This step may not be the most exciting one, but I think that, especially in today’s society, it’s one worth stressing.

The step is to, again in line with the acceptance principle, allow oneself to experience ambiguity, ambivalence, uncertainty, and to allow reality to be more nuanced than black-and-white.

There isn’t always one binary answer. Worse yet, there isn’t always an answer.

I think we can find the answers we need in the attempt to make something of our lives. To show that, yes, life is suffering and, no, none of it is fair, but that you will not shrink from that realization.

Supporting this mindset is a space for you to co-habit with uncertainty, with ambiguity, to regard them as roommates. Wanted or unwanted, it doesn’t matter, they’ll keep littering your kitchen, so you may as well learn to live with them, and maybe, just maybe, you’ll learn to form a constructive relationship with them.

7. Fear to be someone other than yourself

This step is much in line with step two about the internal locus of evaluation.

I choose to use the strong word “fear” here because I think does most justice to the gravity of this concept.

Despair, according to Rogers, doesn’t lie in not choosing to be oneself; it lies in choosing to be another than himself.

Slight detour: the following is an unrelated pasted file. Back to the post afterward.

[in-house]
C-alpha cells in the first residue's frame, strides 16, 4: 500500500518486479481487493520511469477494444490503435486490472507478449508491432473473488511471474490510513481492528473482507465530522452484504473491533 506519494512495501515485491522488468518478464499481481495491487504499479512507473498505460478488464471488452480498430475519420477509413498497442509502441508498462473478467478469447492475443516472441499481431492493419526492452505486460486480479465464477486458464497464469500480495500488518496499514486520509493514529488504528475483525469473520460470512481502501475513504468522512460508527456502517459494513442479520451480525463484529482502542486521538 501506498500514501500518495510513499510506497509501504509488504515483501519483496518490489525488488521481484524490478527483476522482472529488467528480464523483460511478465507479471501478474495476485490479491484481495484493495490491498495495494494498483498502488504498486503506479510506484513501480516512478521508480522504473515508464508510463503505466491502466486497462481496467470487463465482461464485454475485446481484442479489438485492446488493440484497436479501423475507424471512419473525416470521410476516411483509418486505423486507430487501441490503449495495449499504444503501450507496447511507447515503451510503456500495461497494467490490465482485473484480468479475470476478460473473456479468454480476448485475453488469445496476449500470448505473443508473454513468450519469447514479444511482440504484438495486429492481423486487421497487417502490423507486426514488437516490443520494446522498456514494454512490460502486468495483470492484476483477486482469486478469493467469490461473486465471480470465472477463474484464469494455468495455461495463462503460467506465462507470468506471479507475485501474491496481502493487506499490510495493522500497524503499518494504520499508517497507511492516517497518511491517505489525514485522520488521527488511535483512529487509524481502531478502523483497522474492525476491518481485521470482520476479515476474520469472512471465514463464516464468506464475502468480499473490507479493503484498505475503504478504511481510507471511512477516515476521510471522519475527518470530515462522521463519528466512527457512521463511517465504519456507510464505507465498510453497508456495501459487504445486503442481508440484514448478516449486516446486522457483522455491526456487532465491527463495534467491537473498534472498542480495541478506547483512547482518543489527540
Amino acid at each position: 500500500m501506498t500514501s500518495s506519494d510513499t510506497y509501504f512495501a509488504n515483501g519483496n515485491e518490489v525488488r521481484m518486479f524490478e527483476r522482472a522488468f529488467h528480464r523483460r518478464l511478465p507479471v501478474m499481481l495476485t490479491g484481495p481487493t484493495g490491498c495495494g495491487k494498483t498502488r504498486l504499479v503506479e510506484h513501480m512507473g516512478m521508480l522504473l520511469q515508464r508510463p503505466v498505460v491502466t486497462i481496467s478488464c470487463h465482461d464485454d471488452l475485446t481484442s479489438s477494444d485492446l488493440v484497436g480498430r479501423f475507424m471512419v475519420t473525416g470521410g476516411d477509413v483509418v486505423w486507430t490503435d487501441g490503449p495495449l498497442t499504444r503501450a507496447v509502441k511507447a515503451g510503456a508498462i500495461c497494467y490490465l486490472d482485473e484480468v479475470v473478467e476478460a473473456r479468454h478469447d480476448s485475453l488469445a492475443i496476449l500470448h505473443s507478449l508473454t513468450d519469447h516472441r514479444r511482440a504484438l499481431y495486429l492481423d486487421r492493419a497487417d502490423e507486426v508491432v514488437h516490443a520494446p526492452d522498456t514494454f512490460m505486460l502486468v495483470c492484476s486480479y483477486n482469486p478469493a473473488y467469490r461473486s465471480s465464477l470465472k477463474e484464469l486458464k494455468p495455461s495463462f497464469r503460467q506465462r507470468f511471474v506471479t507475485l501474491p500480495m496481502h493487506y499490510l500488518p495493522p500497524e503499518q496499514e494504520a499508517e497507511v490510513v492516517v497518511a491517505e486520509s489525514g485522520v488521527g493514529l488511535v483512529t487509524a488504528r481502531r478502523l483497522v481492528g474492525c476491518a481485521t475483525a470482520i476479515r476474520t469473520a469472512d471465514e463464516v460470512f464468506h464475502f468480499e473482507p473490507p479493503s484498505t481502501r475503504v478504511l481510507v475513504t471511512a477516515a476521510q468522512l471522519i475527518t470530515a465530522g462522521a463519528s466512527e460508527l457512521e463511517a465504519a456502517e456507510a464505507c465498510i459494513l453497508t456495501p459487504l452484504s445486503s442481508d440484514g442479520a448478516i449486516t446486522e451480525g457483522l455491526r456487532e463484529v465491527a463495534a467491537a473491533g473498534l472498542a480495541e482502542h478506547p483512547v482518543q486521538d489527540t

It is the direct opponent of authenticity. It’s self-betrayal.

The choice to be oneself is the deepest responsibility of man.

Last year, I was stuck in a mode of indecision in my personal life (tough break up decision). What happened is that I started looking at other people and asking others for advice. I found a lot of advice I got from others was self-serving in a way. Through their advice, they were trying to get me to act in a way that would affirm the life choices that they’ve made. It took me a while to figure out that clearly, I didn’t trust my own experience enough yet (step no. 1) and that I, somehow, was fearful of being myself.

“I don’t know what I want next in life”, I thought, “maybe I have too much freedom”.

Well, if last year has taught me anything, it’s this:

To know what one wants in life, one first has to know who one is.

And that is the exact reason why this book resonates so much with me right now.

Final Thoughts

I really hope some of this is resonating with you too.

If so, pick up a copy and do yourself the huge favor of reading it.

Here is the Amazon link. (Don’t worry, I’m not an affiliate.)

If you liked this piece that I wrote here in one sitting (don’t feel sorry for me, I have a great view), please leave a comment. Besides providing me with a tiny dopamine-shot, the article will reach more people that way.

In love and light, do not go unseen, ignite the world with every flame of your being,


About the author

Seph Fontane Pennock is a serial entrepreneur in the mental health space and one of the co-founders of Quenza. His mission is to solve the most important problems that practitioners are facing in the changing landscape of therapy and coaching now that the world is turning more and more digital.